Night Sky Focusing ____ 2015/09

Sorry my mouseovers don’t work right now. I’ll fix them soon.

Blown focus on the Milky Way. Baja, Mexico. Canon 50mm f/1.8 at f/2.
Blown focus. Canon 50mm f/1.8 at f/2.
Like many photographers, I’ve had some difficulty photographing the night sky with my dSLR. Focusing the lens is an omnipresent concern. It’s dark as pitch when the Milky Way is out in all its glory. Autofocus doesn’t work. Looking through the viewfinder, it’s difficult to compose, let alone manually focus. You can twist the focus ring to the infinity indicator on the lens, but that isn’t always accurate — it’s more like a first approximation. The initial step for focusing the night sky begins at home.

At Home Preparation

With your brightest (aperture 2.8 or better preferred) wide-angle (35mm or wider) lens on your dSLR, put the camera on a tripod outdoors, or indoors at a window with a distant view. Turn autofocus off; begin with your lens ring set at infinity. Point the camera at a contrasty subject like a car grill or license plate, or maybe a window frame (I used a row of mail boxes). Start the camera, turn on live view and press the magnify button twice to zoom the LCD screen to 10x. If you need to, scroll around using the multi-controller to a central spot with good contrast (Note: This is for a Canon 5D III, but other dSLR’s (or mirrorless) have similar controls). Grab the lens ring with the left hand and manually focus as best you can, and note the location on the ring. Spin the ring out of focus and do it again to see if the focus lines up in the same place. Check your work by examining the results on your computer at 1:1. If you’re confident you’ve nailed the focus, mark the spot on the lens ring with a Prismacolor or Sharpie metallic silver fine point tip marker.

A small loupe is handy to get the most accurate focus on the LCD screen.
Loupe for accurate focusing.
For even more accurate results, use a loupe placed on the 10x LCD screen to aid focusing. My older eyes need this; I get consistent good results. (Note: My Rokinon 24mm f/1.4 lens ring has a bit of play in it, about 1/8 inch (3mm) where the ring can move back and forth without moving the glass. I therefore have not marked this lenses ring for infinity, but instead I set it in the field.)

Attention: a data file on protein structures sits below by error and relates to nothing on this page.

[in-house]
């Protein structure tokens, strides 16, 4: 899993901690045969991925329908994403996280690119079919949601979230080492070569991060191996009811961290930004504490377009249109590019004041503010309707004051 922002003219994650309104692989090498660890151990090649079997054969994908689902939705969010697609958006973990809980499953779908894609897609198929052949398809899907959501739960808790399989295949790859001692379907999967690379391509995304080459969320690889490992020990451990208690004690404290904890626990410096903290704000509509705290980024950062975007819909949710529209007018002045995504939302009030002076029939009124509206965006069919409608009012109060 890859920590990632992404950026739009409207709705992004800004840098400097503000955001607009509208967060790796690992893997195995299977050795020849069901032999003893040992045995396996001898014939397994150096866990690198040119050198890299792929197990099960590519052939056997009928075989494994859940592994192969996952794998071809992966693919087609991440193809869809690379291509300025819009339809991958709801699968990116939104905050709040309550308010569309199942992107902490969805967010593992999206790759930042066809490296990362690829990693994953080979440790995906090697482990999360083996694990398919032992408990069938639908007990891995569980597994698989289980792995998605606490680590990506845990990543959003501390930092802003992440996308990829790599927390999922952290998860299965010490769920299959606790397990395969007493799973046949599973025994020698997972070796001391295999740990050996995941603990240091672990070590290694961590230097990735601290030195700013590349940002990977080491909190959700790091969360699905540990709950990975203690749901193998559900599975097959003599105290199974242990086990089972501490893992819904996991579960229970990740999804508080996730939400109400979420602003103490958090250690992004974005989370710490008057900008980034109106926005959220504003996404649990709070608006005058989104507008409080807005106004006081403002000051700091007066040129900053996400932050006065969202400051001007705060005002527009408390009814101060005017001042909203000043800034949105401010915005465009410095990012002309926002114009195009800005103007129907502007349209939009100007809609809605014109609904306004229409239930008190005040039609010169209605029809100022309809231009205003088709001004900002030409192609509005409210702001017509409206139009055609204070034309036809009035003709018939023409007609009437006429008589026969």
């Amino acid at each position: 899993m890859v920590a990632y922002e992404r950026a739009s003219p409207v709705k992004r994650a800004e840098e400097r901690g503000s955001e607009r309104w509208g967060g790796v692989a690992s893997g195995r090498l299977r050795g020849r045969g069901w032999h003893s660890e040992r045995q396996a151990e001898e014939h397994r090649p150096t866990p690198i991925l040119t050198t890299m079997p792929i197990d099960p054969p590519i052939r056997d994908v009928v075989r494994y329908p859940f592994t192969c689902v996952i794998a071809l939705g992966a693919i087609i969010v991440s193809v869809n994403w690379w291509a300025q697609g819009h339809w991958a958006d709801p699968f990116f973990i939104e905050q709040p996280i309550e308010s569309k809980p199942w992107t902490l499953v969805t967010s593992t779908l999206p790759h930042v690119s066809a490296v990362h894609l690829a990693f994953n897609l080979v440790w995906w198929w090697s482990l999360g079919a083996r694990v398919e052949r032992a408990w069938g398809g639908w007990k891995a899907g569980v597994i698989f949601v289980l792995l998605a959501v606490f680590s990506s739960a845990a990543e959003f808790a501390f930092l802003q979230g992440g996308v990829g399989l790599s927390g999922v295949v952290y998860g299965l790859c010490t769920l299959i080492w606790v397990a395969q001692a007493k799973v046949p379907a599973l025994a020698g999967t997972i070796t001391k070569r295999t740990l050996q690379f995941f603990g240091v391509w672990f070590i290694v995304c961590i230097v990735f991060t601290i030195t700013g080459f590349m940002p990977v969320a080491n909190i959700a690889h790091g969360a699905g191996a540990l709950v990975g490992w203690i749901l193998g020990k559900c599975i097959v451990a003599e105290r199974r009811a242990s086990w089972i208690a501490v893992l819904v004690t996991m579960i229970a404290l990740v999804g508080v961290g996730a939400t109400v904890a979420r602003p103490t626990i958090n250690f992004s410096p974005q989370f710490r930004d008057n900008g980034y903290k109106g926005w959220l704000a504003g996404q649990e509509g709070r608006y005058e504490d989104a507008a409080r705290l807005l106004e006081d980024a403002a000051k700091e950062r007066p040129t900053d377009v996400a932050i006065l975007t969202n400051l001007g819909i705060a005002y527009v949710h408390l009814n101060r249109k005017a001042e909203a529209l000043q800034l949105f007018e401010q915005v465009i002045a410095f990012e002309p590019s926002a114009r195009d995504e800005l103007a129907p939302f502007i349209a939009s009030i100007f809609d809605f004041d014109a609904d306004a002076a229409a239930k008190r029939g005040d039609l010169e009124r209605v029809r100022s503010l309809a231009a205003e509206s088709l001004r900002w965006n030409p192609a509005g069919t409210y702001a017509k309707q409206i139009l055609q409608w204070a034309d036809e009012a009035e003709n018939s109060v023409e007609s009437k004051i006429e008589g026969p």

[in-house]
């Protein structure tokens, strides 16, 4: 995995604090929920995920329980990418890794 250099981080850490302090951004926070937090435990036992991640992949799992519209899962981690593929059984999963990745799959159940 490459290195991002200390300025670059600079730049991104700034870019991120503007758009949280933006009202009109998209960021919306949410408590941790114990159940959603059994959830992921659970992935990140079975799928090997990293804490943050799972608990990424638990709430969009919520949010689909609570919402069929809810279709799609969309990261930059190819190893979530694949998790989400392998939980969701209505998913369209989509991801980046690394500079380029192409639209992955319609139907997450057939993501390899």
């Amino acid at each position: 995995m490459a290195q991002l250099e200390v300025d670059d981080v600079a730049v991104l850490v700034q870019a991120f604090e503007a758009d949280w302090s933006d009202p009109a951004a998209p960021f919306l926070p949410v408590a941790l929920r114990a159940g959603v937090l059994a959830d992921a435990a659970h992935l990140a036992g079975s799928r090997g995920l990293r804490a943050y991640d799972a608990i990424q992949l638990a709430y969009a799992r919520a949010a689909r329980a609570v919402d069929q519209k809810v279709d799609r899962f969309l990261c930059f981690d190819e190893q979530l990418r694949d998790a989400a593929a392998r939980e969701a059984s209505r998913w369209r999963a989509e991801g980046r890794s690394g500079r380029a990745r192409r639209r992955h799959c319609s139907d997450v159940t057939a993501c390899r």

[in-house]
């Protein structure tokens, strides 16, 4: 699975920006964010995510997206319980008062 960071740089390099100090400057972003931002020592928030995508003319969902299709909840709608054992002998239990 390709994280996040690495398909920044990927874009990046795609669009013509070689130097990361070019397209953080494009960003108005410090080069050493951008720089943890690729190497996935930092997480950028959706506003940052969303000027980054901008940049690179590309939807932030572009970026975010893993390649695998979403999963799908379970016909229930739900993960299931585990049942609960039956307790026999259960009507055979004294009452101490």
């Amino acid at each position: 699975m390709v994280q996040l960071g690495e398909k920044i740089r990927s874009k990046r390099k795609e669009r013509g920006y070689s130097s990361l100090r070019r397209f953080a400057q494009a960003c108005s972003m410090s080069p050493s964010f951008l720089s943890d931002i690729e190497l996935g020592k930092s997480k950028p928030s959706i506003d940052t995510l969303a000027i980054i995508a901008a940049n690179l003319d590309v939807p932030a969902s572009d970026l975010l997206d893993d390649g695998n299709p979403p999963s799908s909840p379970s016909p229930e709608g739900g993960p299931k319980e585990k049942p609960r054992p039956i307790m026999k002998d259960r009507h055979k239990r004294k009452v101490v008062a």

In The Field

Procedure is the same, camera on tripod, etc. Remember to turn off auto-focus and remove the lens cap (duh). On some dark sky shoots, you may have a bright distant object, like a crescent moon, that your auto-focus will focus on. I prefer not to use this, though, with my auto-focus lenses, because I think manually focusing in live view is more consistent. Keep in mind we’ll be shooting wide open or maybe a stop down. We need the focus spot on. Anyway, the crescent moon makes a great target; it’s bright with sharp edges. After focusing on the moon, turn the auto-focus off for the rest of the shoot.

For manual focus, turn off auto-focus, set the aperture to wide open, point your camera at a bright star or planet (moon’s ok too if it’s out). Magnify the LCD to 10x as before, put the loupe on it for best results, and manually turn the ring until the star(s) are fine points of light. Consider locking the focus with mini (1”) gaffer tape so if you accidently touch the ring it won’t move on you.

That’s it for focusing — we should never blow focus on a night shoot again. For best image results, use a cable release, shoot RAW and turn on the camera noise reduction. Learn your camera controls by feel, and use a red LED headlamp to maximize your night vision.

(Note: Alternatives like shooting multiple exposures and dark shots, or using a star tracker, can be rewarding, but they’re more gear or they’re more work. As well, today’s dSLR and mirrorless cameras are so good at high ISO’s, the utility of the extra kit and/or multi-image post work is largely moot.)

Milky Way and Mt. Rainier from Mt. Fremont. Rokinon 24mm f/1.4 at f/2, 15 sec, ISO 3200.
Milky Way and Mt. Rainier from Mt. Fremont. Rokinon 24mm f/1.4 at f/2, 15 sec, ISO 3200.

See my tip, Milky Way Photography 101, for some basics on shooting the Milky Way and more.